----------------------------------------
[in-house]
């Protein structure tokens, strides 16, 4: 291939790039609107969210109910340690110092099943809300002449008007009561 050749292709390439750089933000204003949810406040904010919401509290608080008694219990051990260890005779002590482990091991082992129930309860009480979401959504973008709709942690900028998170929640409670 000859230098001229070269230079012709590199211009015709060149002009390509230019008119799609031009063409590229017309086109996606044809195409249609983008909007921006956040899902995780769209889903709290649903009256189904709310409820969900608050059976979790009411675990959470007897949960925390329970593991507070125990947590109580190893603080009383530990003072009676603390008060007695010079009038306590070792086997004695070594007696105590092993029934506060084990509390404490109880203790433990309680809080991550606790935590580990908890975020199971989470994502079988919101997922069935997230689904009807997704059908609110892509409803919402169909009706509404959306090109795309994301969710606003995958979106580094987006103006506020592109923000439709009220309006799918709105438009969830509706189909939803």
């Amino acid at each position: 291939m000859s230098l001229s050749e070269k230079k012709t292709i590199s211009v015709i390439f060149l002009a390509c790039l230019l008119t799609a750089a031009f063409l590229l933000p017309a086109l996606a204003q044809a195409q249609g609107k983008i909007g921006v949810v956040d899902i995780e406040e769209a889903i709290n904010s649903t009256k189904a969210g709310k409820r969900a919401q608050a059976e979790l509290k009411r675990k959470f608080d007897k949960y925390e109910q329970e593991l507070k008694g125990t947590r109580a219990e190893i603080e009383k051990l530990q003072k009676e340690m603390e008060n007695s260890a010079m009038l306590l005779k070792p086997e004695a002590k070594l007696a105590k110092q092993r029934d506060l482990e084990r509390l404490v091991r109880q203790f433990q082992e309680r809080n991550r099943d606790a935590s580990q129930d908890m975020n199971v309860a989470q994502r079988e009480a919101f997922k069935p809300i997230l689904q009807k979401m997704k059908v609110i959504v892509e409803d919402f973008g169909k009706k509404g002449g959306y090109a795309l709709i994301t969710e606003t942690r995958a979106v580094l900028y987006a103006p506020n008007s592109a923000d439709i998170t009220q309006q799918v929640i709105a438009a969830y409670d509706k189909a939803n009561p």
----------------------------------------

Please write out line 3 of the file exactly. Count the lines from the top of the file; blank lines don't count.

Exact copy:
């Amino acid at each position: 291939m000859s230098l001229s050749e070269k230079k012709t292709i590199s211009v015709i390439f060149l002009a390509c790039l230019l008119t799609a750089a031009f063409l590229l933000p017309a086109l996606a204003q044809a195409q249609g609107k983008i909007g921006v949810v956040d899902i995780e406040e769209a889903i709290n904010s649903t009256k189904a969210g709310k409820r969900a919401q608050a059976e979790l509290k009411r675990k959470f608080d007897k949960y925390e109910q329970e593991l507070k008694g125990t947590r109580a219990e190893i603080e009383k051990l530990q003072k009676e340690m603390e008060n007695s260890a010079m009038l306590l005779k070792p086997e004695a002590k070594l007696a105590k110092q092993r029934d506060l482990e084990r509390l404490v091991r109880q203790f433990q082992e309680r809080n991550r099943d606790a935590s580990q129930d908890m975020n199971v309860a989470q994502r079988e009480a919101f997922k069935p809300i997230l689904q009807k979401m997704k059908v609110i959504v892509e409803d919402f973008g169909k009706k509404g002449g959306y090109a795309l709709i994301t969710e606003t942690r995958a979106v580094l900028y987006a103006p506020n008007s592109a923000d439709i998170t009220q309006q799918v929640i709105a438009a969830y409670d509706k189909a939803n009561p």